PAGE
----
Attorney at Law Magazine Palm Beach Publisher Rhenne Leon sat down with Benjamin Bean to discuss career and what drew him to his current position.
AALM: When did you first know you wanted to become an attorney? What drew you to this career?
Bean: The story of how I became an attorney is not a romantic one. I decided to major in political science at the start of my junior year of college, with the intention of eventually attending law school. I was 19, so my thought process behind the choice was fairly immature. I liked to argue, was a good writer, and otherwise had no idea what I wanted to be when I grew up. What initially draws someone to a particular career choice, however, is not always what continues to motivate him or her once they embark on their career. Many years later, I view the practice of law as a mechanism to help my clients, and that outlook is far more rewarding than the fleeting and often illusory rush of winning an argument.
AALM: How is the practice of law different than your expectations in law school?
Bean: In law school, some students with high aptitude could outperform others without dedicating as much time to their studies. In the actual practice of law, effort differentiates the merely good attorney from the truly exceptional attorney. Talent will only take you so far. The best attorneys are not necessarily the most talented, but are always the best prepared.
AALM: What drew you to your current firm? How would you describe your role within the firm?
Bean: Even before I came to work at Genovese Joblove & Battista P.A., I knew of the firm’s reputation. In particular, I followed the firm’s role as special counsel to the trustee in the Scott Rothstein Ponzi scheme litigation, which resulted in a payout of 100 cents on the dollar to all defrauded creditors. I thought that was amazing and jumped at the opportunity to be a part of that team. I now feel privileged to work on behalf of trustees or other fiduciaries. To recover funds on behalf of fraud victims is an especially rewarding aspect of working for the firm.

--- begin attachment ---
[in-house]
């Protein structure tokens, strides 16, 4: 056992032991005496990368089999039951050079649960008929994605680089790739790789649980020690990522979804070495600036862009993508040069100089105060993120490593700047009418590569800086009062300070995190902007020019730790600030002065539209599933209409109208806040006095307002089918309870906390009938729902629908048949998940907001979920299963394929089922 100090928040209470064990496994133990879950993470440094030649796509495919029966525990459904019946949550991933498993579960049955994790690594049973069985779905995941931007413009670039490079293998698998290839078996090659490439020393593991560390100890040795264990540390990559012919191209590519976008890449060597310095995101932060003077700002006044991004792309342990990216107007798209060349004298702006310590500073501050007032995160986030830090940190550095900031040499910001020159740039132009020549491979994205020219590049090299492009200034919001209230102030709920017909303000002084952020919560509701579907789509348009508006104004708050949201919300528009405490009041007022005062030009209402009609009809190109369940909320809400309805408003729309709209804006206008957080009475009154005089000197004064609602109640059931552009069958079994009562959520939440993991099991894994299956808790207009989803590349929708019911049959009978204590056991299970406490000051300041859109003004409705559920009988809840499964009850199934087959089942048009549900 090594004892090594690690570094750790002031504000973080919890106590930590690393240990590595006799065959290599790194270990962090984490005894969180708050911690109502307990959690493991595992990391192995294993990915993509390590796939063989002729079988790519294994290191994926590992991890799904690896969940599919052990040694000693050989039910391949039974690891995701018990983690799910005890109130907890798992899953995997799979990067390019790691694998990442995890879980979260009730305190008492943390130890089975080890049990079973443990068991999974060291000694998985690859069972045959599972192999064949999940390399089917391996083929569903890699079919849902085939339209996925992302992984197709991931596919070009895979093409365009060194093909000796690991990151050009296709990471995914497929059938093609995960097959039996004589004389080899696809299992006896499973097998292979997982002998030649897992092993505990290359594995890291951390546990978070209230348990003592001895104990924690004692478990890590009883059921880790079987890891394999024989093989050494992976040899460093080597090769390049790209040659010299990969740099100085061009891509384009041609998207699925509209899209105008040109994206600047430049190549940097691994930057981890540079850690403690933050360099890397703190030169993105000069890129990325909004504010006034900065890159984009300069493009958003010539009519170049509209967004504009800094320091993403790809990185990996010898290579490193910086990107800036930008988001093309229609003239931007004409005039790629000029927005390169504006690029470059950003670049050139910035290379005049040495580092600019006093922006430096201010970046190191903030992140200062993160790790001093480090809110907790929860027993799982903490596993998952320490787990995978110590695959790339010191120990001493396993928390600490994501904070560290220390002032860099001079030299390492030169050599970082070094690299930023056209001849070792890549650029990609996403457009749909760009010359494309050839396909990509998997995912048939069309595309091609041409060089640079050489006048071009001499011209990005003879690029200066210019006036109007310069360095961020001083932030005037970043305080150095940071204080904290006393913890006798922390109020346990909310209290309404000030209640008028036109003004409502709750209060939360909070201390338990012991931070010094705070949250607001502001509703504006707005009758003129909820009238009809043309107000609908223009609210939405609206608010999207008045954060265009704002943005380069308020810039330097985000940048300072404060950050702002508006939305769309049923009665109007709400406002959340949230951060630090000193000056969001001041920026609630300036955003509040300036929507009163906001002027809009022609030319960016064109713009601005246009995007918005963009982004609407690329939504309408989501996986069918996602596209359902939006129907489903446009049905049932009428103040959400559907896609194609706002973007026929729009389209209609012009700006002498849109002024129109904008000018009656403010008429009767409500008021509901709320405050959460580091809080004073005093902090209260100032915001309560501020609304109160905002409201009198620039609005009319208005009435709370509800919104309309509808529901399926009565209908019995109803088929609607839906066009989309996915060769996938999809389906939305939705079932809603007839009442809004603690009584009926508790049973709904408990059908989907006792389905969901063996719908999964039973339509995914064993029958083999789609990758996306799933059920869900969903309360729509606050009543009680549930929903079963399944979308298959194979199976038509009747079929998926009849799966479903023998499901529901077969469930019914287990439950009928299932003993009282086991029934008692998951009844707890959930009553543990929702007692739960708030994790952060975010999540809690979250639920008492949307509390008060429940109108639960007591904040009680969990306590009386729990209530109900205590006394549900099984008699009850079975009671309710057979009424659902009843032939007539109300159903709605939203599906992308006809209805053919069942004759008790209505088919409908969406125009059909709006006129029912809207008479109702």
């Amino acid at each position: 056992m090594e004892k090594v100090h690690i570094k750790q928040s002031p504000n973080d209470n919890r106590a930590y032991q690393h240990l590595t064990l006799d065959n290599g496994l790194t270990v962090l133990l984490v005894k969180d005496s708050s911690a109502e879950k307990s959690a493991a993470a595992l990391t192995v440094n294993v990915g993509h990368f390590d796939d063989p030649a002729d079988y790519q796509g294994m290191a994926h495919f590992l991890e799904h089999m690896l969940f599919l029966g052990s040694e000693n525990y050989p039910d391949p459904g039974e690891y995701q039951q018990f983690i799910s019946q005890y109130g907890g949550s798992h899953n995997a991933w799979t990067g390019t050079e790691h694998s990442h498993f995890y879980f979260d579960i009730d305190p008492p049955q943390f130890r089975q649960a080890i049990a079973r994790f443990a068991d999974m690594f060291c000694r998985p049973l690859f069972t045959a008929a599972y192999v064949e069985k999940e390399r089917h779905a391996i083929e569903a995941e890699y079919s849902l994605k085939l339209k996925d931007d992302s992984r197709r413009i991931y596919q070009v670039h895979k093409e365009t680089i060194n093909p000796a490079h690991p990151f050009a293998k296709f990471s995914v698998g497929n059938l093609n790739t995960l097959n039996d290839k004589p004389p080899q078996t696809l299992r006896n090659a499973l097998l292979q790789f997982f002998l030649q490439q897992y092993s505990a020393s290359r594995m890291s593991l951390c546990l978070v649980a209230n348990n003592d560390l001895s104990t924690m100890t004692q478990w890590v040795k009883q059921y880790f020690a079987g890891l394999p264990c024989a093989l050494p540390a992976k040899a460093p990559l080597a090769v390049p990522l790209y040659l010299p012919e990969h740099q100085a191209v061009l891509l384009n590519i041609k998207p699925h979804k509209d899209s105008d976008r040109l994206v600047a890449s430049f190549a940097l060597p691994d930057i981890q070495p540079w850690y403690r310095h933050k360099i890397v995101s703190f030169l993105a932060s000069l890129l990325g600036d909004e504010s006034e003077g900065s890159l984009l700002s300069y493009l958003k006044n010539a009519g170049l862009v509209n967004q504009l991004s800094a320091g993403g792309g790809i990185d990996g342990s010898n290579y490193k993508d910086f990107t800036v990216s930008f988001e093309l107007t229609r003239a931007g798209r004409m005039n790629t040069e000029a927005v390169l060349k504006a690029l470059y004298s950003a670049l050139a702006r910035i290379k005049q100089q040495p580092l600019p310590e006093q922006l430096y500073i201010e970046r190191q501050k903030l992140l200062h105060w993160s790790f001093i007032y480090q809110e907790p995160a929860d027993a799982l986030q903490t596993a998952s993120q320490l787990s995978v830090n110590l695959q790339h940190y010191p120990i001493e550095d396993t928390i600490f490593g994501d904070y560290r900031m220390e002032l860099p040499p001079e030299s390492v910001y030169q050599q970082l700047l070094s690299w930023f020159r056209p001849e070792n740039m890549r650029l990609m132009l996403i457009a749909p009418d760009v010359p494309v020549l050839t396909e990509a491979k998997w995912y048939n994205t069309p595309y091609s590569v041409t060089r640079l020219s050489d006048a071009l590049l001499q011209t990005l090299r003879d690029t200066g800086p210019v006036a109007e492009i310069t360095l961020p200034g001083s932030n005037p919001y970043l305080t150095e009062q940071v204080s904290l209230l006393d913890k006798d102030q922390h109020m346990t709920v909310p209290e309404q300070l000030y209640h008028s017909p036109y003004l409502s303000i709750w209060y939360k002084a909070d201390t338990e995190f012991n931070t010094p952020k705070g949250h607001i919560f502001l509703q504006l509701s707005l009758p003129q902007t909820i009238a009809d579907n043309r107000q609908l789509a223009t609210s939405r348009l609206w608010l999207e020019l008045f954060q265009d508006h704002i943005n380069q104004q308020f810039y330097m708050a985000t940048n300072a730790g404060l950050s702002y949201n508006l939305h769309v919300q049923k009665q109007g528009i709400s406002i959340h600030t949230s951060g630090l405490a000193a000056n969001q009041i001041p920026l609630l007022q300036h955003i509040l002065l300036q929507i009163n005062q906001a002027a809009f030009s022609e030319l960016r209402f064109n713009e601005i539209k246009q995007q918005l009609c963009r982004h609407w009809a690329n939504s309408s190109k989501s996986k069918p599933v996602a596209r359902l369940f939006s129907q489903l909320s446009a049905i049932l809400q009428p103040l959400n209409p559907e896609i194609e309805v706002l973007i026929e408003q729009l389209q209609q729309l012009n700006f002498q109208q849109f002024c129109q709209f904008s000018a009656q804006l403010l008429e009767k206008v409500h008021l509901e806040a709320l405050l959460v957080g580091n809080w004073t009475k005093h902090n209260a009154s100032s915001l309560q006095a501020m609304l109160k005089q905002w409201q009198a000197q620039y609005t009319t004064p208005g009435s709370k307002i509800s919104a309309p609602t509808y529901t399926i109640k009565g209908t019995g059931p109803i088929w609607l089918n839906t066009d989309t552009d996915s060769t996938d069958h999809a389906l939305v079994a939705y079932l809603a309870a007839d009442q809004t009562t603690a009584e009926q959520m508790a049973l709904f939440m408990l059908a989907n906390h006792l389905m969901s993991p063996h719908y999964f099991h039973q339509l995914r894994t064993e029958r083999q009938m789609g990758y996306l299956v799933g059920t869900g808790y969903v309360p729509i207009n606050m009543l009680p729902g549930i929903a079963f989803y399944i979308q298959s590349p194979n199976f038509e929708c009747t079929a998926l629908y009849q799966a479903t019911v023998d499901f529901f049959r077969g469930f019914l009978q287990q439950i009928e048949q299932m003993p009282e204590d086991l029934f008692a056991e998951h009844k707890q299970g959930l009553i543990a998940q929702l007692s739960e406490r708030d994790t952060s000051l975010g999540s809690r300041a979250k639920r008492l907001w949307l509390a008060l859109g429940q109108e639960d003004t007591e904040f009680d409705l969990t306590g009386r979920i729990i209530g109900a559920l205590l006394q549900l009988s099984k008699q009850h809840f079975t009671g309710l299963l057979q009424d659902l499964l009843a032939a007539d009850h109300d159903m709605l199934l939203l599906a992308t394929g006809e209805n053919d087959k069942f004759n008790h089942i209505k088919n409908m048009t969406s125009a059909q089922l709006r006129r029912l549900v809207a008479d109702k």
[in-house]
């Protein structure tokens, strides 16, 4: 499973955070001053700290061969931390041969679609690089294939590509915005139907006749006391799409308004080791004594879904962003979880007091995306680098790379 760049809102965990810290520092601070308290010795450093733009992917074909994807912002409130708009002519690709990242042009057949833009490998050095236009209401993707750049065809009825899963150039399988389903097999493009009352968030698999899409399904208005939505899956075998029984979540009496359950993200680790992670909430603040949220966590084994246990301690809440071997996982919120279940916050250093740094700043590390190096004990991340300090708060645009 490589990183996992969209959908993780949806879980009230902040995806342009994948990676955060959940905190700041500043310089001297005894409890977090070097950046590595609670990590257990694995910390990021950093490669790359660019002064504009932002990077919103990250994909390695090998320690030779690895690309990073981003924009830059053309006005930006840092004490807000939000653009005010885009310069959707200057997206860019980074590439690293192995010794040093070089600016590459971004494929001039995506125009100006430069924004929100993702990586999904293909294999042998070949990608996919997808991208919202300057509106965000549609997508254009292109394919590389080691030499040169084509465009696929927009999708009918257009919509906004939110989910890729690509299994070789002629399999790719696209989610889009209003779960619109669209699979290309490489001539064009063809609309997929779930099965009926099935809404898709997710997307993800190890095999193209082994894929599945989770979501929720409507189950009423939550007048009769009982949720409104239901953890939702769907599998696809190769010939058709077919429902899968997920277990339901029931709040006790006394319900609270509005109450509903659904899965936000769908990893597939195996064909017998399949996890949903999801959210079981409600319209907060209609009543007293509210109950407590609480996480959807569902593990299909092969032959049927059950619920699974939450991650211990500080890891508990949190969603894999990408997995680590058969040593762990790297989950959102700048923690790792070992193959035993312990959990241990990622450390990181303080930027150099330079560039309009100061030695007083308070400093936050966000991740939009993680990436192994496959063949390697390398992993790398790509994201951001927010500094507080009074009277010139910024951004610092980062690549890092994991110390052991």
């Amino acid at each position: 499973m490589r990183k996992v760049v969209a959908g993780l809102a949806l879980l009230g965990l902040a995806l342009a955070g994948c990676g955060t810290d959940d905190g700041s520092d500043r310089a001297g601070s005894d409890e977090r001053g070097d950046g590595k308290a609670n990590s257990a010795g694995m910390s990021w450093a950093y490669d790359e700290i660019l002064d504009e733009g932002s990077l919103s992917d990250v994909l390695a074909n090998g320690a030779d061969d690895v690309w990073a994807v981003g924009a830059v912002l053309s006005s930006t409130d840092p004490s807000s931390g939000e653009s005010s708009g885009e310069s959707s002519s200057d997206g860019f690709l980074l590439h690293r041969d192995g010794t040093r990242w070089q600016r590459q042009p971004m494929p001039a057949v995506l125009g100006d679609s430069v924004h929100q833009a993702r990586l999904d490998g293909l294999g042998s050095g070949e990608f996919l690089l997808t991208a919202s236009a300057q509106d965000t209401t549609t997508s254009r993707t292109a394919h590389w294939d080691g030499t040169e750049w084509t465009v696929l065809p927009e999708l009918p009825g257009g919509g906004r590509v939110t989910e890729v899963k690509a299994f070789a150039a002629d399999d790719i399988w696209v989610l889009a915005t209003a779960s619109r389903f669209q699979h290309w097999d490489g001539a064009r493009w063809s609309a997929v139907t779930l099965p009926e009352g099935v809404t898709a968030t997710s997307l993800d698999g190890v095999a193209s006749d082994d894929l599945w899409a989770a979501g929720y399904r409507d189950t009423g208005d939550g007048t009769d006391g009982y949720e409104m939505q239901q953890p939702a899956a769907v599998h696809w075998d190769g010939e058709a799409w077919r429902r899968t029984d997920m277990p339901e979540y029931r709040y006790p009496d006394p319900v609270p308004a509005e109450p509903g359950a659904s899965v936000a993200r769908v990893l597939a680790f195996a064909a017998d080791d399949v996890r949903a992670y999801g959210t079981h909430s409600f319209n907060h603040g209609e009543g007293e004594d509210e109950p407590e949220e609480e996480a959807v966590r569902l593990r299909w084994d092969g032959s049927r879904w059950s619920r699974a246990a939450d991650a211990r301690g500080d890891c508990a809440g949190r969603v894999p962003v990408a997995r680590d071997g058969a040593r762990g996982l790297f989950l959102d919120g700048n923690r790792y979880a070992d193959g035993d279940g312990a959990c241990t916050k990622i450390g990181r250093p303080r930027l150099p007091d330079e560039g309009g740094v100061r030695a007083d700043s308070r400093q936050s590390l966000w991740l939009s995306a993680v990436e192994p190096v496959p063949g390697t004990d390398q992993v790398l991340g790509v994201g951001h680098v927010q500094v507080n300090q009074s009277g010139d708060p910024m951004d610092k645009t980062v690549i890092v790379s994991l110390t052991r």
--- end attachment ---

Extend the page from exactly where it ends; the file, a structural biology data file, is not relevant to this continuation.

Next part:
AALM: Working with senior partners what is a trait they have that you would like to carry through to the next generation of lawyers?
Bean: All of the best attorneys I have worked with share the same two qualities. First, they all love what they do. I have never met a great attorney that hates getting up and going to work. This makes sense, because in order to be the best, you have to work harder than everybody else, and you really cannot work harder than everybody else if you do not love the work. Second, contrary to the trite stereotype of the cutthroat “shark” attorney, the best attorneys I know treat everyone, from clients, to opposing counsel, to support staff, with great respect. I have yet to meet a truly great attorney that is not also a great person.
AALM: What do you enjoy doing outside of work?
Bean: Anyone that knows me knows that I have a borderline unhealthy obsession with University of Michigan and University of Miami athletics, especially football. In a prior life, I would spend my weekends either playing or watching a lot of sports and, in the off season, I would be on the golf course. That all changed when my children came onto the scene. Now, Jackson, 3, and Siena, 1, absolutely dominate my free time and, while I have not enjoyed a full night’s sleep since 2015, they are, without a doubt, the light of my life.
AALM: What do you most hope to accomplish in the future?
Bean: It sounds simple, but my goal is to help other people accomplish their goals. It is less a long-term ambition than a daily mantra, but I have found that it keeps me consistently moving in the right direction. Aside from the trustee work, the majority of my individual clients are business-people and, if they are speaking to me, it is likely because there is an issue that is threatening their business or preventing them from achieving a specific objective. As long as I am focused on helping those clients, everything else always works out.